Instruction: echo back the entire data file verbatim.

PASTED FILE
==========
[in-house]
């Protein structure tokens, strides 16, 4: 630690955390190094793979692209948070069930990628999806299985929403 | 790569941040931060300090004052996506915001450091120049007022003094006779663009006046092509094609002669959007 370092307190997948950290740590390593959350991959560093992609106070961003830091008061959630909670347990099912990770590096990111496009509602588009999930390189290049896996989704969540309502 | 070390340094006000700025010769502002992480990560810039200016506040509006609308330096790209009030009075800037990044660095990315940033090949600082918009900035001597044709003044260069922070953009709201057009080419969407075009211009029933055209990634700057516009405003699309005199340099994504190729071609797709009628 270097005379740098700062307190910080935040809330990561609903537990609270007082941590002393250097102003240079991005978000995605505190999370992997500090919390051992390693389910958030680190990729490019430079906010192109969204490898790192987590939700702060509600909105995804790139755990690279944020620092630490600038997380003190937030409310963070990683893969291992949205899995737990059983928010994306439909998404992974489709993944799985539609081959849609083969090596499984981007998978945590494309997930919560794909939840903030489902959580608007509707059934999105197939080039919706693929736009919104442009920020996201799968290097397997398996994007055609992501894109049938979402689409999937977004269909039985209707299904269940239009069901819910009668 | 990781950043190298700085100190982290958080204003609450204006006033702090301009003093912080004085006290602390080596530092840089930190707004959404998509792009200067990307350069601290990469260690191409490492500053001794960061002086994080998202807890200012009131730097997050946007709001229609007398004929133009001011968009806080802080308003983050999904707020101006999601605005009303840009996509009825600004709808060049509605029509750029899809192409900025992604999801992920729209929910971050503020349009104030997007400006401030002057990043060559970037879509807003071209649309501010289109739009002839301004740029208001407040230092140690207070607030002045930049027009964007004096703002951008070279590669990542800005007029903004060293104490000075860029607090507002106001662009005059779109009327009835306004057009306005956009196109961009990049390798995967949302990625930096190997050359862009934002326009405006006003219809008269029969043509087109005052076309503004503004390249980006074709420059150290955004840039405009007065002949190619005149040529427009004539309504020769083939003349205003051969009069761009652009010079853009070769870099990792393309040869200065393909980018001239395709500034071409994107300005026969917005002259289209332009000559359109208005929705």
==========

[in-house]
């Protein structure tokens, strides 16, 4: 630690955390190094793979692209948070069930990628999806299985929403 | 790569941040931060300090004052996506915001450091120049007022003094006779663009006046092509094609002669959007 370092307190997948950290740590390593959350991959560093992609106070961003830091008061959630909670347990099912990770590096990111496009509602588009999930390189290049896996989704969540309502 | 070390340094006000700025010769502002992480990560810039200016506040509006609308330096790209009030009075800037990044660095990315940033090949600082918009900035001597044709003044260069922070953009709201057009080419969407075009211009029933055209990634700057516009405003699309005199340099994504190729071609797709009628 270097005379740098700062307190910080935040809330990561609903537990609270007082941590002393250097102003240079991005978000995605505190999370992997500090919390051992390693389910958030680190990729490019430079906010192109969204490898790192987590939700702060509600909105995804790139755990690279944020620092630490600038997380003190937030409310963070990683893969291992949205899995737990059983928010994306439909998404992974489709993944799985539609081959849609083969090596499984981007998978945590494309997930919560794909939840903030489902959580608007509707059934999105197939080039919706693929736009919104442009920020996201799968290097397997398996994007055609992501894109049938979402689409999937977004269909039985209707299904269940239009069901819910009668 | 990781950043190298700085100190982290958080204003609450204006006033702090301009003093912080004085006290602390080596530092840089930190707004959404998509792009200067990307350069601290990469260690191409490492500053001794960061002086994080998202807890200012009131730097997050946007709001229609007398004929133009001011968009806080802080308003983050999904707020101006999601605005009303840009996509009825600004709808060049509605029509750029899809192409900025992604999801992920729209929910971050503020349009104030997007400006401030002057990043060559970037879509807003071209649309501010289109739009002839301004740029208001407040230092140690207070607030002045930049027009964007004096703002951008070279590669990542800005007029903004060293104490000075860029607090507002106001662009005059779109009327009835306004057009306005956009196109961009990049390798995967949302990625930096190997050359862009934002326009405006006003219809008269029969043509087109005052076309503004503004390249980006074709420059150290955004840039405009007065002949190619005149040529427009004539309504020769083939003349205003051969009069761009652009010079853009070769870099990792393309040869200065393909980018001239395709500034071409994107300005026969917005002259289209332009000559359109208005929705």